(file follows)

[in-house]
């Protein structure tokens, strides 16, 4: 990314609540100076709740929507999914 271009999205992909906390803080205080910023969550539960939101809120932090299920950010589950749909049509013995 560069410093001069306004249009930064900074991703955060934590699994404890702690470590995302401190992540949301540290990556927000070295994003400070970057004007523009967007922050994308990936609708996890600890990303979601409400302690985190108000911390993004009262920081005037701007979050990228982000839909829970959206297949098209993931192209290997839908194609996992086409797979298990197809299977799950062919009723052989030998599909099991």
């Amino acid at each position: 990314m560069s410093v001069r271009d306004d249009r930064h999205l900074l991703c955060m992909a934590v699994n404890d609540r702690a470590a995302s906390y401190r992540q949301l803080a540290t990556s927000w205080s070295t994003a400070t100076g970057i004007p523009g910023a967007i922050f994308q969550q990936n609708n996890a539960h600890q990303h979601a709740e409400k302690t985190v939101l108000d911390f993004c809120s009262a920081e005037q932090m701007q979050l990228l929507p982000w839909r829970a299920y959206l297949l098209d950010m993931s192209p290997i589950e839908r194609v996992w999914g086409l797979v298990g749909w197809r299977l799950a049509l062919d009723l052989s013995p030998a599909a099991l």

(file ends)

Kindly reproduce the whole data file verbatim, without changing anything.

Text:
[in-house]
């Protein structure tokens, strides 16, 4: 990314609540100076709740929507999914 271009999205992909906390803080205080910023969550539960939101809120932090299920950010589950749909049509013995 560069410093001069306004249009930064900074991703955060934590699994404890702690470590995302401190992540949301540290990556927000070295994003400070970057004007523009967007922050994308990936609708996890600890990303979601409400302690985190108000911390993004009262920081005037701007979050990228982000839909829970959206297949098209993931192209290997839908194609996992086409797979298990197809299977799950062919009723052989030998599909099991």
């Amino acid at each position: 990314m560069s410093v001069r271009d306004d249009r930064h999205l900074l991703c955060m992909a934590v699994n404890d609540r702690a470590a995302s906390y401190r992540q949301l803080a540290t990556s927000w205080s070295t994003a400070t100076g970057i004007p523009g910023a967007i922050f994308q969550q990936n609708n996890a539960h600890q990303h979601a709740e409400k302690t985190v939101l108000d911390f993004c809120s009262a920081e005037q932090m701007q979050l990228l929507p982000w839909r829970a299920y959206l297949l098209d950010m993931s192209p290997i589950e839908r194609v996992w999914g086409l797979v298990g749909w197809r299977l799950a049509l062919d009723l052989s013995p030998a599909a099991l």